In all this, I am particularly grateful that we have a close partner in France, a partner that is just as ambitious as we are in this domain.
Whether it be Mali or our efforts to implement the Minsk agreements –
our cooperation is already now extremely close.
However, the further deepening of Franco-German security and defence cooperation is absolutely essential, also with a view to the entire European security policy project.
It is perfectly clear that true progress will only be achieved by acting in concert with all European member states, soon to be 27. This will require a great deal of courage, because we know that public debate on these security policy issues usually proves to be rather difficult and requires persistent political efforts to convince our publics, not only at home.
Ladies and gentlemen,
During my talks at the UN General Assembly two weeks ago, my conversations proved one thing, namely that expectations towards Germany have grown.
In a new world order, I was told that Germany – and Europe – would need to pull more weight. That’s basically the task I was set.
The expectations on us are indeed high. I don’t think that this will change in the foreseeable future. To fulfil these expectations, we must also make available the necessary capabilities.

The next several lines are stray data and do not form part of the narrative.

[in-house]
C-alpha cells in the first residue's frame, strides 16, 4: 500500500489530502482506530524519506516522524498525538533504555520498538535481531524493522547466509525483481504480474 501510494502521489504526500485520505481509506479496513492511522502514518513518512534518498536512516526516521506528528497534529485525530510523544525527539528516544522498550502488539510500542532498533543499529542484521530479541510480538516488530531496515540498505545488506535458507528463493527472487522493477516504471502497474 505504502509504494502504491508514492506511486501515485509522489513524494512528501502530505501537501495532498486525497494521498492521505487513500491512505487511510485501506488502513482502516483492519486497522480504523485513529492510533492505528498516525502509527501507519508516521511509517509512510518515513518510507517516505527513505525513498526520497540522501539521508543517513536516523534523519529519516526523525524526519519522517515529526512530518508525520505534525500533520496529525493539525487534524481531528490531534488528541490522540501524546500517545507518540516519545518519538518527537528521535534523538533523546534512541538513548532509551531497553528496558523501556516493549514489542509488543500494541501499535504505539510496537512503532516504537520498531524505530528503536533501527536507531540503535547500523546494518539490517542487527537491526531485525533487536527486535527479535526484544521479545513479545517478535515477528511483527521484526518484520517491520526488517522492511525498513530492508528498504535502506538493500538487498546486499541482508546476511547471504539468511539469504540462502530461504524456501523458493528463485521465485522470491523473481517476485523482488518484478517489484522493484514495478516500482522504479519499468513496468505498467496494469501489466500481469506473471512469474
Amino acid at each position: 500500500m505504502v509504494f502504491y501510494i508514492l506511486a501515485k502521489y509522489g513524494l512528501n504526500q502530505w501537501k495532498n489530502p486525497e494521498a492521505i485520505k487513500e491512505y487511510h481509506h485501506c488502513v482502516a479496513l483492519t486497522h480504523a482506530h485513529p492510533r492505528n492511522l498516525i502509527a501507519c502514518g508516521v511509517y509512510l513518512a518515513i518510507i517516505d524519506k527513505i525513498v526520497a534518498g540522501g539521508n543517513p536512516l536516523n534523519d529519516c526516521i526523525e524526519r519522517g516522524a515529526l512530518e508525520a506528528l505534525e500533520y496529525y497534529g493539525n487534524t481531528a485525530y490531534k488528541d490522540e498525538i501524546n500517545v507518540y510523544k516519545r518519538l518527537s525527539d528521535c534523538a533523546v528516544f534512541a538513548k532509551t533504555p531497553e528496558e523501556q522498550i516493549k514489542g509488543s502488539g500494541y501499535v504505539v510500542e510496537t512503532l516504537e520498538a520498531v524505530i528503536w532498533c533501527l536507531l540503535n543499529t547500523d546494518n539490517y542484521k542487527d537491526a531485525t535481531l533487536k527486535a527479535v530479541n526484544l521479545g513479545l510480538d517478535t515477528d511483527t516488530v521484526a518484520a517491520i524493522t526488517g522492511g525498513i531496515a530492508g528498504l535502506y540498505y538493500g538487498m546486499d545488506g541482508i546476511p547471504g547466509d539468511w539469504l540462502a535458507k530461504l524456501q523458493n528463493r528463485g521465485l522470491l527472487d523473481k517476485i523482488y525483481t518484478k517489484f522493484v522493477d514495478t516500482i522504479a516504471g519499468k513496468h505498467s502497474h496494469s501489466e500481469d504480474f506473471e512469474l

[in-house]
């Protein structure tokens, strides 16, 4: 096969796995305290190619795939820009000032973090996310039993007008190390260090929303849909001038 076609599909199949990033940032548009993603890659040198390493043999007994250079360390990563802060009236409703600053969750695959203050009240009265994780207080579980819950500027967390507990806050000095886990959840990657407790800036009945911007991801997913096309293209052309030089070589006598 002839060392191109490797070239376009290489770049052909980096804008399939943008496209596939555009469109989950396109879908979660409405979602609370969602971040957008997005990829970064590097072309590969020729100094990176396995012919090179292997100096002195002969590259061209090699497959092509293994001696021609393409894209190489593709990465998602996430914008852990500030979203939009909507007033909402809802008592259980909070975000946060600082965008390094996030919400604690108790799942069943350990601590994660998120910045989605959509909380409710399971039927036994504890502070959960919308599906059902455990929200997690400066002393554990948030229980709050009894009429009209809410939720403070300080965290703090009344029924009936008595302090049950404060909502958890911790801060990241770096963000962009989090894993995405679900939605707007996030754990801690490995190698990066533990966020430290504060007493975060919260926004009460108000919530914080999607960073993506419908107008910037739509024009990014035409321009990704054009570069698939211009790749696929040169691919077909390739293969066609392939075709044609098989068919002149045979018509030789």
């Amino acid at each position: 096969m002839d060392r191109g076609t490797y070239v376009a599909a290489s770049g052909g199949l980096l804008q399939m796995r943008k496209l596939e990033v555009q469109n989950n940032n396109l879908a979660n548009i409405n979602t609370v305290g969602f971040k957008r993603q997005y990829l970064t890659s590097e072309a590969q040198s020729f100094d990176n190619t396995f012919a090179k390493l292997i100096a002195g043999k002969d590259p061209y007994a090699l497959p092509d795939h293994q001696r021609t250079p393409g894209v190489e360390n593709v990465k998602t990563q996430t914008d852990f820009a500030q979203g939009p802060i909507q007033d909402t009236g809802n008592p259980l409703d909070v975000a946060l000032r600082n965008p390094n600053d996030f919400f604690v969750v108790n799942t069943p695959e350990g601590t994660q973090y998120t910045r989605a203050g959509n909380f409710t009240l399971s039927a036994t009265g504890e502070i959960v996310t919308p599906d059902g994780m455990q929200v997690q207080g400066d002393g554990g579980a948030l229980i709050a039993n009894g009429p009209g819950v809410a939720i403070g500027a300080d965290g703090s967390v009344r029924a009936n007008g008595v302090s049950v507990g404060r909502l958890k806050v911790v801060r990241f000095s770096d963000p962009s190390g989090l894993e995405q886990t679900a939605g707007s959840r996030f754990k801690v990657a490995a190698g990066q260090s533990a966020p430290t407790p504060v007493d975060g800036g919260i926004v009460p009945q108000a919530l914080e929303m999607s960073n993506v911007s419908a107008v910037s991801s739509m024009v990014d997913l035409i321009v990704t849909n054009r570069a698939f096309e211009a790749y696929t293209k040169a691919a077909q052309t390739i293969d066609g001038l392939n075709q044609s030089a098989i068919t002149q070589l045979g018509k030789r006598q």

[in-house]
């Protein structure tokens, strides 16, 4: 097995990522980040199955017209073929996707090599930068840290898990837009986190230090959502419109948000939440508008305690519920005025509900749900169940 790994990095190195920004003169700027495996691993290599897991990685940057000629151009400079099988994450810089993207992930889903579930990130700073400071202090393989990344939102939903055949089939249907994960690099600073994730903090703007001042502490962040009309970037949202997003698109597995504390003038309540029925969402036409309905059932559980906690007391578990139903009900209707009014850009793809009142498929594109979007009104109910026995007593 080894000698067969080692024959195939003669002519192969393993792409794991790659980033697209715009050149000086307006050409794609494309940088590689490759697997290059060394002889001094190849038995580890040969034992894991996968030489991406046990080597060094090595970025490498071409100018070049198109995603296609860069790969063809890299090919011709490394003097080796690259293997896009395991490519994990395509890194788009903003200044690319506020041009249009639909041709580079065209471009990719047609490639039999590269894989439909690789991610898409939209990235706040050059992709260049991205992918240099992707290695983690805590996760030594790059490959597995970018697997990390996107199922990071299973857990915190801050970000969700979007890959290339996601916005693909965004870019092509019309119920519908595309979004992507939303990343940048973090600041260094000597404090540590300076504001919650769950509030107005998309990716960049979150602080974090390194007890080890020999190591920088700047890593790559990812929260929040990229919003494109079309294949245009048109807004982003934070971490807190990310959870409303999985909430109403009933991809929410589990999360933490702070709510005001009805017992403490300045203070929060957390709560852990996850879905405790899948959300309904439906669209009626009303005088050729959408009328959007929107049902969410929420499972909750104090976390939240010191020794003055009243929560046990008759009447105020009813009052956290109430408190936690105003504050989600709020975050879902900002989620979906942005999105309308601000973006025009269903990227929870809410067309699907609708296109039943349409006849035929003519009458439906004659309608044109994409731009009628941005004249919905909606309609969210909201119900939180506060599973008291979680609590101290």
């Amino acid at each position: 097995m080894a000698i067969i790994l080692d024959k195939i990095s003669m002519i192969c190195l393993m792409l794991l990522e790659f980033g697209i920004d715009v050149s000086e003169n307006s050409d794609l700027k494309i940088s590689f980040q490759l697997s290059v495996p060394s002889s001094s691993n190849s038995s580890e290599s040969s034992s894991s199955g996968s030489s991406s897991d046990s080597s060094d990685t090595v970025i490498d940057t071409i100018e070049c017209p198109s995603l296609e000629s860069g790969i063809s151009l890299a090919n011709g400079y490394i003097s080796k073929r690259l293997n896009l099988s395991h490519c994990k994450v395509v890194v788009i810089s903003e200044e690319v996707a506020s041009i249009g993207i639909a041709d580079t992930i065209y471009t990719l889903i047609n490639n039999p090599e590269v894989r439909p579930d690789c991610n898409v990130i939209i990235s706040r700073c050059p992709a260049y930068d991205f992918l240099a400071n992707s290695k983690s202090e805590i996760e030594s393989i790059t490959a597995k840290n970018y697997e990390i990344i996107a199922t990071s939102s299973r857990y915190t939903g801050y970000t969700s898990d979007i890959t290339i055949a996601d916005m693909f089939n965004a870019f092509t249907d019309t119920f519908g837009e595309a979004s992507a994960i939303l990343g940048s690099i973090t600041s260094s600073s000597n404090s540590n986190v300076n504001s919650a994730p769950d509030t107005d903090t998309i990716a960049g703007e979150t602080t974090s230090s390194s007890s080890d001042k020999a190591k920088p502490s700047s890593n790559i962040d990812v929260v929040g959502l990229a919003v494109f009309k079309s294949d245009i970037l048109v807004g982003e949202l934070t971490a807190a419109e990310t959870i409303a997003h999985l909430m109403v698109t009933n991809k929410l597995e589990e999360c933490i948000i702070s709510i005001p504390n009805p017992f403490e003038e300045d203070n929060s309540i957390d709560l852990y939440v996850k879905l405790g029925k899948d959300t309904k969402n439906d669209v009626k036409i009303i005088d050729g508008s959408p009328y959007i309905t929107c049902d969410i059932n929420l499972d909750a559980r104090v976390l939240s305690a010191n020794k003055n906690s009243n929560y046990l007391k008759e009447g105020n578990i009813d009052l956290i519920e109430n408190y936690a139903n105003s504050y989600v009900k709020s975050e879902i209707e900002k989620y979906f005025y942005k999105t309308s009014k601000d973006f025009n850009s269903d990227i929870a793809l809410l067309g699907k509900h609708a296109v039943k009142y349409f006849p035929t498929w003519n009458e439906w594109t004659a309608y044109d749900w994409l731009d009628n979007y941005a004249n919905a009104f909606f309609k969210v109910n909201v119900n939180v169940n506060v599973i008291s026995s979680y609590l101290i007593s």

I think that in recent years the first foundation stones have been laid. Our strategic guideline is the EU Global Strategy that was presented in 2016. Since then, we have been thinking in a different and entirely new way about European security.
Because we know that not a single one of our countries is strong enough to face up to the current challenges alone.
The common foreign and security policy of the European Union is the foundation and lies at the heart of these efforts – in particular with its civilian and military instruments that in recent years have not only been talked about, but also further developed.
In 2017, we achieved what I believe was a breakthrough in the military domain with the establishment of the Permanent Structured Cooperation, also known as PESCO. For the first time, member states declared their intention to take joint and coordinated action to enhance their military capabilities.
Also highly significant is the Commission’s European Defence Fund, the design of which is currently the subject of negotiations in Brussels.
In terms of joint development of capabilities, we want to finally make some progress and close the current gaps – not only by paying lip service, but with actual materiel, that is, modern equipment, naval vessels and transport helicopters. All of these items are currently being discussed.
For, in the end, Europe can only be a strong and sovereign security policy player if it has the requisite capabilities.
To get there, we must be willing to invest in security. And that’s what we’re ready to do!